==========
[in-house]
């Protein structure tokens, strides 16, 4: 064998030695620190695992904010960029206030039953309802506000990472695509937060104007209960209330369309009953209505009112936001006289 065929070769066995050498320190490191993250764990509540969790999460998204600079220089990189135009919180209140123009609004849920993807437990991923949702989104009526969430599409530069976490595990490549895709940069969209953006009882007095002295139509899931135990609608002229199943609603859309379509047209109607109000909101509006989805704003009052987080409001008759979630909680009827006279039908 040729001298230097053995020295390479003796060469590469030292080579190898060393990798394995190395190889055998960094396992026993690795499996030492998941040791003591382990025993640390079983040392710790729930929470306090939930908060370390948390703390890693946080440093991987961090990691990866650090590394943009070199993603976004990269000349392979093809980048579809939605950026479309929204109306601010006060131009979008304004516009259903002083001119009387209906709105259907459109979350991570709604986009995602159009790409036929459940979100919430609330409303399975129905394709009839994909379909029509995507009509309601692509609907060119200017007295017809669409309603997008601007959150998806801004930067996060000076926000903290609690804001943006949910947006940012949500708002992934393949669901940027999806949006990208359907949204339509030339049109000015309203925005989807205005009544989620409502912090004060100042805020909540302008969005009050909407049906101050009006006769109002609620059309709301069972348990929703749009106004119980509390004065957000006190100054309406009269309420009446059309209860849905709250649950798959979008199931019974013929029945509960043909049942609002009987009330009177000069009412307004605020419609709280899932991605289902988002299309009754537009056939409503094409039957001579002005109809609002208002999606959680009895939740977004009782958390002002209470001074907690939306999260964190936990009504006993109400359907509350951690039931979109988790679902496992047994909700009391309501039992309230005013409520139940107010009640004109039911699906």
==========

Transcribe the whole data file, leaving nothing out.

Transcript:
[in-house]
């Protein structure tokens, strides 16, 4: 064998030695620190695992904010960029206030039953309802506000990472695509937060104007209960209330369309009953209505009112936001006289 065929070769066995050498320190490191993250764990509540969790999460998204600079220089990189135009919180209140123009609004849920993807437990991923949702989104009526969430599409530069976490595990490549895709940069969209953006009882007095002295139509899931135990609608002229199943609603859309379509047209109607109000909101509006989805704003009052987080409001008759979630909680009827006279039908 040729001298230097053995020295390479003796060469590469030292080579190898060393990798394995190395190889055998960094396992026993690795499996030492998941040791003591382990025993640390079983040392710790729930929470306090939930908060370390948390703390890693946080440093991987961090990691990866650090590394943009070199993603976004990269000349392979093809980048579809939605950026479309929204109306601010006060131009979008304004516009259903002083001119009387209906709105259907459109979350991570709604986009995602159009790409036929459940979100919430609330409303399975129905394709009839994909379909029509995507009509309601692509609907060119200017007295017809669409309603997008601007959150998806801004930067996060000076926000903290609690804001943006949910947006940012949500708002992934393949669901940027999806949006990208359907949204339509030339049109000015309203925005989807205005009544989620409502912090004060100042805020909540302008969005009050909407049906101050009006006769109002609620059309709301069972348990929703749009106004119980509390004065957000006190100054309406009269309420009446059309209860849905709250649950798959979008199931019974013929029945509960043909049942609002009987009330009177000069009412307004605020419609709280899932991605289902988002299309009754537009056939409503094409039957001579002005109809609002208002999606959680009895939740977004009782958390002002209470001074907690939306999260964190936990009504006993109400359907509350951690039931979109988790679902496992047994909700009391309501039992309230005013409520139940107010009640004109039911699906």